9 June 2011


To some, it may appear that Pixar is leaving the field clear for Best Animated Feature at next year's Oscars by releasing this summer's Cars 2. And if it weren't for Rango, I'd argue that Kung Fu Panda 2 was Dreamworks' best shot at snatching mainstream animation's top prize since... well, How to Train Your Dragon. So bravo to Dreamworks Animation, who really suddenly seem to have gotten a lot better at what they do.

Picking up some time after the events of the surprisingly entertaining Kung Fu Panda, this sequel begins with big cuddly Dragon Warrior Po, and his comrades in kung fu, the Furious Five, watching over a long period of peace and harmony in their valley. Then a grave warning comes about the revenge of Lord Shen, a vain and arrogant peacock who has invented a weapon capable of ending kung fu. Shen has a grudge against all of China, and a fear of the black and white warrior prophesied to defeat him.

I reacted with incredulity back in December, when it was announced that Dreamworks had a spreadsheet of box office figures demanding a plan to make a disproportionate number of sequels to existing properties. Overall, there are six Kung Fu Panda films planned. With four Shrek outings behind them, I didn't have much reason to think that there was enough to flesh out five more stories about Jack Black's buffoonish Butt Monkey, seeing as how the first film had him achieve his destiny and all.

To look at Shrek 2, which is by far the most enjoyable of those jolly green sequels, it's essentially a story about what happens after the happily ever after, in which Shrek suddenly has body insecurity issues. This after the first film concluded by telling us that true beauty lies within. Those sequels only got more insipid from there, but the clear difference between Shrek 2 and Kung Fu Panda 2 is that there's some actual character development at work.

As with the first film, there's a delicate balance at work between the action, the comedy and the characters, made all the more impressive this time around by the addition of a fourth variable; pathos. In a totally unexpected move for the studio that until very recently was synonymous with smug animals and pop culture references, they've fleshed out Po with a back story that becomes the main theme of the sequel. It's that balance I was just talking about that's making you think I'm talking out of my arse about a simple kids' film.

It turns out that the reason for pandas being endangered in the KFP continuity is that our villain Lord Shen, who's given delicious malice by the voice of Gary Oldman, administered a Herodian (or Voldemortesque) genocide of pandas at the word of a soothsaying goat. In a struggle for inner peace, Po is troubled by traumatic visions of being carried away from the carnage by his parents as a baby, who then fell to the massacre themselves.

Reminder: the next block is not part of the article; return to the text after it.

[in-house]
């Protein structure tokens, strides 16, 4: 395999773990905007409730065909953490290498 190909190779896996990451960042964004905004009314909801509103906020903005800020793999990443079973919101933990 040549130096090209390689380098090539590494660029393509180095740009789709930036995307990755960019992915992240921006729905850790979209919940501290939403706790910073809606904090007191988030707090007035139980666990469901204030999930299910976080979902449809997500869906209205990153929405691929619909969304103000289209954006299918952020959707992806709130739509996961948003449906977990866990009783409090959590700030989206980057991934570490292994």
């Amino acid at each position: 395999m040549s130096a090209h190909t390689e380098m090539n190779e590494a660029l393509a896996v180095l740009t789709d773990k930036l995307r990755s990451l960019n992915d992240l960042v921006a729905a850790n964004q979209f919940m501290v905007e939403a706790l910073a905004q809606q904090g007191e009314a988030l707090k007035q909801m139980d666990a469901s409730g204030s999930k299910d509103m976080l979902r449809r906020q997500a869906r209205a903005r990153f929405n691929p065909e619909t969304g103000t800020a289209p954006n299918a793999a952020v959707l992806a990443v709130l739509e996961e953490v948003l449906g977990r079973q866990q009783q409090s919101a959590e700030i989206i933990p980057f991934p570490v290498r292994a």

You may ask, what's Shen's threat to kung fu? He has a nifty collection of cannons, working in a nice little historical footnote about how the discovery of gunpowder and its applications effectively end hand-to-hand combat. You can't beat up fire, or bullets, or explosions, and ultimately, Po's way of life seems to get in the way of progress. This dark territory, and that of the big panda massacre, is tempered by the comedy, which comes from one of the better jokes in the first film. Apparently, nobody's ever questioned that Po's father, a noodle-happy goose, sired a panda, and when the truth comes out, it's time for some ass-whupping.

Character, pathos, comedy, action. See how that balance works? You should really watch it and see, because it's just a really fun experience. The character stuff and the genuinely moving flashback scenes served to reassure me that there's enough in this for a few more outings. But the comedy is still well-judged and very funny, and the action has only improved since the amazing sequences from the first film. It's the action that best sets the film apart from the competition, and the continuing balance means that the film serves almost as an entry-level helping of martial arts cinema to its young audience.

That much explains why Jackie Chan would return to lend his voice once again as Monkey, a character who still only has about three or four lines. Of course Dreamworks' star-hoarding is still in full stream, and it only really makes sense with Jack Black. I haven't forgiven him for Gulliver's Travels, but Po is just an animated distillation of the stuff I actually like about Black as a comedic actor. Dustin Hoffman, Gary Oldman and Seth Rogen are emotive in their vocal performances too, but I'm still bewildered by the need to give Angelina Jolie another presumably massive pay-packet for voicing Tigress.

Kung Fu Panda 2 is a sublimely balanced film, with so much of that inner peace that Po strives to find that Dreamworks can be totally content with themselves. For this is the perfect balance between their excesses and the things they previously failed to achieve. It's a sequel, with huge commercial value and a big-name voice cast, but one which also boasts a stunning technical aptitude and a great story. As long as that balance is in place, they can make as many of these things as they like.

Kung Fu Panda 2 is released, in 2D and 3D, at cinemas nationwide from tomorrow.
If you've seen Kung Fu Panda 2, why not share your comments below? Before the year is out, I'm destined to be disappointed by Dreamworks, because of Puss In Boots, so I'm going to have to pre-empt it by murdering all cats? Right?

I'm Mark the mad prophet, and until next time, don't watch anything I wouldn't watch.

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